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RAIL SERVICE

Rolling on

The Canadian by RICK LUNDSTROM

Up to 30 cars may be needed to accommodate passengers on The Canadian during high season. Approximately half that number is used in the winter

Via Rail’s flagship service is a four-day, four-night trip that exposes the traveler to a vast expanse and the best of the country’s cuisines

T

hough a trip from Vancouver to Toronto on Via Rail’s transcontinental route The Canadian takes four days and four nights to cross the vast nation, many may find the pilgrimage worth the long trip to note an important year. The year 2017 marks the 150th anniversary of Canadian Confederation. During a trip on Via Rail’s flagship service, a passenger selecting the rail line’s Sleeper Class Service can dine in comfort on a variety of Canadian favorites with the spectacular Rockies rolling by out the window. Bison Burgers, grilled salmon, chicken skewers and a vegetarian item called the Malibu black bean burger were part of a recent lunch offering on Via Rail. Dinner may be cod loin and duck leg; however the most popular of the evening offerings

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Manager of Product Service Design at Via Rail. During the high summer season the train grows to up to 30 cars. Sleeper Service passengers are served three meals a day, with up to two sittings per meal services. With the exception of desserts, everything aboard The Canadian dining car service is prepared on board the trains. There is also a Café Express outlet where meals can be ordered. The work in the dining care is highly hands on, in The Canadian. In high season there may be two 60-foot dining cars. About half the space in the cars are devoted to the meal service. A chef and a cook complete their service with a galley composed of two ovens, three refrigerators, two freezers, a steam table and a sink. Chefs on Via Rail are required to have the Canadian Red Seal, which is earned through classroom training and years of apprenticeship. Though most chefs are Canadian, Drozdowski said German and French chefs have worked the dining cars. At press time Drozdowski said Via Rail had 46 chefs on staff. Many are allocated to other tasks when they’re not on board cooking. Via Rail makes use of caterers for its corridor routes between major cities, which are commonly used more for business travel and commuting. Gate Gourmet is an important supplier for meals in the business class car, which is a standard traytable service. It is on the corridor route where Via Rail challenged staff and chefs to submit homegrown recipes in celebration of the 150th year of Confederation. One of the winners: a Cottage Pork Roll with sauce and steamed potatoes.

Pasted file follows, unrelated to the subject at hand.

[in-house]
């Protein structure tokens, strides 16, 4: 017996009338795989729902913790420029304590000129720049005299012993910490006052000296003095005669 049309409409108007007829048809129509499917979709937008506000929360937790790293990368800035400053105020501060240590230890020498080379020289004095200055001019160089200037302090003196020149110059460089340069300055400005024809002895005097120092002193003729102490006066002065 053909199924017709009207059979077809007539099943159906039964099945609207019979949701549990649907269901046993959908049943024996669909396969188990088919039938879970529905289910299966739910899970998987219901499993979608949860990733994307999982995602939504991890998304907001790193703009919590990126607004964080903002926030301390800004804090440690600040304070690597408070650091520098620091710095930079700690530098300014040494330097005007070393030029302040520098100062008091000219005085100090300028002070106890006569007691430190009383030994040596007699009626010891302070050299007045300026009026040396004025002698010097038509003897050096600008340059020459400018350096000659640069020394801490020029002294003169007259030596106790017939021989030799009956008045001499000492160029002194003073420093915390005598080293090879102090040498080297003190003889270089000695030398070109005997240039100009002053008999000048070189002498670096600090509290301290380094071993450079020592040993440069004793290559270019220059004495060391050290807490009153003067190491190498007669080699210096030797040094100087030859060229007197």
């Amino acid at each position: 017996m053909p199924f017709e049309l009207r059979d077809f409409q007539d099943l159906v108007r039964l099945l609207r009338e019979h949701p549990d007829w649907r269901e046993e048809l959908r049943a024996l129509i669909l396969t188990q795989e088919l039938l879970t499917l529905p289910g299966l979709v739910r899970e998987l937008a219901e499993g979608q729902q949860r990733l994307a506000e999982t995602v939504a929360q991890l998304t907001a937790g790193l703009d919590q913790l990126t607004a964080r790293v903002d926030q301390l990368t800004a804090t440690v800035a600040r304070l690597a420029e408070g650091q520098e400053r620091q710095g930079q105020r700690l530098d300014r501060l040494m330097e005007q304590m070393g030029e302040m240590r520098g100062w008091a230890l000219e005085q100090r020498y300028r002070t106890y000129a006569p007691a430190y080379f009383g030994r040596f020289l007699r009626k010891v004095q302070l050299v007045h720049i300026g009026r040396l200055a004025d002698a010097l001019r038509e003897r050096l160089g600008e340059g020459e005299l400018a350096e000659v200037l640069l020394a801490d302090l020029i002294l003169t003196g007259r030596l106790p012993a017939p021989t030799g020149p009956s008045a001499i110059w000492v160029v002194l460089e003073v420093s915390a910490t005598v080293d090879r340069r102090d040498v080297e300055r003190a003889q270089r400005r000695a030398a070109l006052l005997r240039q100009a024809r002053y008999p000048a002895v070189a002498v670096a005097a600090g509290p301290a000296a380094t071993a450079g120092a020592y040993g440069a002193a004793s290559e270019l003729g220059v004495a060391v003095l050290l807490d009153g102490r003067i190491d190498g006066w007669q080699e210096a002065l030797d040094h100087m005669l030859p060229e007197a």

is the Via Rail prime rib. Side dishes may include lentils sourced from the country’s Prairie Provinces and sweet Saskatoon Chutney. Though produced in France, the primary source for the Dijon mustard are the seeds, also grown in Canada. Wild rice, another Canadian specialty, is also used freely through the menus. Wines from British Columbia and Ontario are prominently featured. “As much as humanly possible” the rail line looks to domestic sources for its menu items, said Cathy Drozdowski, Officer of Service Design at Via Rail. With a generally good idea of the number of travelers booked for dining car service, Via Rail can carefully plan and load products based on a long history of seasonal bookings and anticipated passenger counts. During the low season, The Canadian typically runs Via Rail is proud that up to 9%0 of its menu ingredients on between 12 and 14 cars, are sourced from Canada said Dean Rockhead, Senior

PAX WTCE Hamburg March/April 2017  
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